Thursday, August 14, 2008

Black Moses and the King of Comedy

This was one of those weeks where those of us who were working in the black press had to take a deep breath. It was, like, "Damn. Bernie Mac. Then Isaac Hayes."

Newsrooms become like commando units, no matter what, and learn to think together and alike. This phenomenon is more intense at a black paper, I have come to understand. I don't know why. You can cue "We Are Family" and think about it.

This week, we all knew, right away, the Isaac Hayes obit had to go on the front page of the paper and the Bernie Mac obit had to go on the front page of Living It, our arts section. It's uncanny how everyone in our little newsroom tends to always agree on important placement decisions.

I also knew, immediately, that Alvin A. Reid had the Black Moses assignment, whereas Bill Beene would do the King of Comedy. When I saw those guys Monday morning, I could see that they already knew it. It's like the way the Coen Brothers are said to make movies. It's said that, after a take, they look at each other wordlessly, and then jump straight into mutual but separate activity to set up for what has to happen next, which only they know.

Alvin was walking around in a daze yesterday afternoon, fully knowing what a monster set of quotes Bernie Hayes had given him for his Isaac Hayes obit. He was humbled, and if you know Alvin, you know that doesn't happen with every story. "I hate to say I was glad to get to do anybody's obit," Alvin mumbled, "but I'll have to say I was glad to be here to do Isaac Hayes' obit."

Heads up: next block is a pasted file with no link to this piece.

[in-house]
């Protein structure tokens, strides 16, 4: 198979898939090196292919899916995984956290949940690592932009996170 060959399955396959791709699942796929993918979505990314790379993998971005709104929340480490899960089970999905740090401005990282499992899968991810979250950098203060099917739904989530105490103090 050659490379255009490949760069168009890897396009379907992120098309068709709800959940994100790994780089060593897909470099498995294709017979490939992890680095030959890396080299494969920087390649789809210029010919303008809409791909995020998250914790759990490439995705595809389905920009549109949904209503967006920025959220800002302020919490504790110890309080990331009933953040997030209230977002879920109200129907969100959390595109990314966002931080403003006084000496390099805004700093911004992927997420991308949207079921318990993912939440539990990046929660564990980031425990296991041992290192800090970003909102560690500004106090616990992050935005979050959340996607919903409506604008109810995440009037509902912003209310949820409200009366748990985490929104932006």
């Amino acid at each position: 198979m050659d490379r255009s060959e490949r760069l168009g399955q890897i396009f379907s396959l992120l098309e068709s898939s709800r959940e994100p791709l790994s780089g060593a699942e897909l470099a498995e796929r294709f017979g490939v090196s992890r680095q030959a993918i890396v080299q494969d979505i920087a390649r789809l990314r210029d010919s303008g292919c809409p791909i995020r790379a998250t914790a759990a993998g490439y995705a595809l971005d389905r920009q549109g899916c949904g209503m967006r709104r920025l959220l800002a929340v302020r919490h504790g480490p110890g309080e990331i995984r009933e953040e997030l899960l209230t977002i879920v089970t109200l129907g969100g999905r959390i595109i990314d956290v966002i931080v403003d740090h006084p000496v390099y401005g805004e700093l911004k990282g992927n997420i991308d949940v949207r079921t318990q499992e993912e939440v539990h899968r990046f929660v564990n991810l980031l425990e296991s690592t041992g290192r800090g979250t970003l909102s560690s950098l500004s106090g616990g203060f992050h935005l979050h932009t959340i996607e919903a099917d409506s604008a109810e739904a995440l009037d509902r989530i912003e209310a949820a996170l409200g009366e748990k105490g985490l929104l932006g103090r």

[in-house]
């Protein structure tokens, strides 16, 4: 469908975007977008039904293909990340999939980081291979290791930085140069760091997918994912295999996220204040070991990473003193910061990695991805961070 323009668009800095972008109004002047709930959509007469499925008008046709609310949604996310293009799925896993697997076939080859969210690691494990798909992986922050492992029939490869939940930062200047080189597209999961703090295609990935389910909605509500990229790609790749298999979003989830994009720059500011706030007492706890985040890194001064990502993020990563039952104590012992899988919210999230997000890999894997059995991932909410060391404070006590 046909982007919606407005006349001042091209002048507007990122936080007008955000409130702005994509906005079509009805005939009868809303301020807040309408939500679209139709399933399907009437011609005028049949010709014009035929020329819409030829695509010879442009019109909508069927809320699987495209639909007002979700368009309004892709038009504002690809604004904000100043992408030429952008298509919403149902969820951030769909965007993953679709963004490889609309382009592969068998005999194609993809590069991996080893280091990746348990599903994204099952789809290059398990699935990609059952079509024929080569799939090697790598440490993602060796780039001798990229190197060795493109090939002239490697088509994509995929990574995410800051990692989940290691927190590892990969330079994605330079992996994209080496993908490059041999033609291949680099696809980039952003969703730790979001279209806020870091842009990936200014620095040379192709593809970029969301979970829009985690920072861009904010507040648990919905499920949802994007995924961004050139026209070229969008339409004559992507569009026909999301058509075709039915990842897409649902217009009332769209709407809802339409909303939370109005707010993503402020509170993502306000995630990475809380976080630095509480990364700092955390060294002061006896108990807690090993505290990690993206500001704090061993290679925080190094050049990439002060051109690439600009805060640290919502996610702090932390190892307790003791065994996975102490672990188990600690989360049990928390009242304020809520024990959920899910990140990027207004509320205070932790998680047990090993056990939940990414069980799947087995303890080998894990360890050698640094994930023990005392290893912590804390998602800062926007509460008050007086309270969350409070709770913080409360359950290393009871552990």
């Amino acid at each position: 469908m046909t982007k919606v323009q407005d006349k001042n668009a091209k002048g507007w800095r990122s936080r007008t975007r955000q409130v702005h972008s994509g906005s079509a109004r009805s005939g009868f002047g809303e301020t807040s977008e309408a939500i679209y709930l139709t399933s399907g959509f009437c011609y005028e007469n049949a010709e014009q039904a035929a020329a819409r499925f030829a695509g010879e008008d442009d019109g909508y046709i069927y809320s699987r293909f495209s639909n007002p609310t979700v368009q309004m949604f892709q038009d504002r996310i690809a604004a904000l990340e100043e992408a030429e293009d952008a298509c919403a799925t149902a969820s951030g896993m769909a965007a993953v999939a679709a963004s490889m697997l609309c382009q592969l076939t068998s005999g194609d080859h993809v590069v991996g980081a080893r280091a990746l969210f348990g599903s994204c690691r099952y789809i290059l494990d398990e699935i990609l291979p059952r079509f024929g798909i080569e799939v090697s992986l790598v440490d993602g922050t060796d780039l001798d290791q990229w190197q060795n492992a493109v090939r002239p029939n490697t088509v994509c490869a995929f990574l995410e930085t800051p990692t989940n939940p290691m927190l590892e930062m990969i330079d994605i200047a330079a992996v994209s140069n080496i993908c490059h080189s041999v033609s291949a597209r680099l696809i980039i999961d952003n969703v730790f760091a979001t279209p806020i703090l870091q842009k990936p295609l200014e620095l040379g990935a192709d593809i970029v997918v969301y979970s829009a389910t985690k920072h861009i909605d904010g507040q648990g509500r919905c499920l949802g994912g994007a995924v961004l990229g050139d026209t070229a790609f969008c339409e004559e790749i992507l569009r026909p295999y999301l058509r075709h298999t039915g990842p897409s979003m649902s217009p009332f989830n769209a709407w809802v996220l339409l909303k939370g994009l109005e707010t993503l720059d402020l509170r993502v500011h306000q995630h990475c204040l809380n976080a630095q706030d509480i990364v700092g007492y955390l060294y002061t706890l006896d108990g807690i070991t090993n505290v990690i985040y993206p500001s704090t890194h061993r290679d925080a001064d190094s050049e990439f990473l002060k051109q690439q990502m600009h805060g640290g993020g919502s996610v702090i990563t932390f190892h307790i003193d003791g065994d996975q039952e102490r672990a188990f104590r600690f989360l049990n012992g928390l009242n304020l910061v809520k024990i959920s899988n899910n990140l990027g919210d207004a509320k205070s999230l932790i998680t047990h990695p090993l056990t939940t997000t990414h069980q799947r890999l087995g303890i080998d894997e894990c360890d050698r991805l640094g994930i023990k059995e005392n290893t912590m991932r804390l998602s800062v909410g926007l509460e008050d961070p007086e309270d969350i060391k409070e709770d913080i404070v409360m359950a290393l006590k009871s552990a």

Earlier in the week, Alvin said what a lot of us thought. "Isaac Hayes was the blackest person in America." Something like that. Ossie Davis called Malcolm X "our shining black prince." Isaac Hayes was "our shining Black Moses." Rest in peace.

Beene got his story from Cedric The Entertainer, who had worked closely with Bernie Mac and loved him. That intimacy gives a very special character to Bill's obit of Bernie Mac. He'll be missed.

While Bill had Cedric on the phone, I got a call from Richard Prince, from The Maynard Institute for Journalism. He has a very cool air on the phone, which I appreciate in a journalist (my phone manners tend to be abrupt and horribly uncool). He was pleased to see we had posted up obits on these historical figures soon after they died, rather than waiting for the print edition. He used some of what I said and gave our web editor Kenya Vaughn props in a column about the black press and its use (or neglect) of the internet.

This week, don't nobody die.

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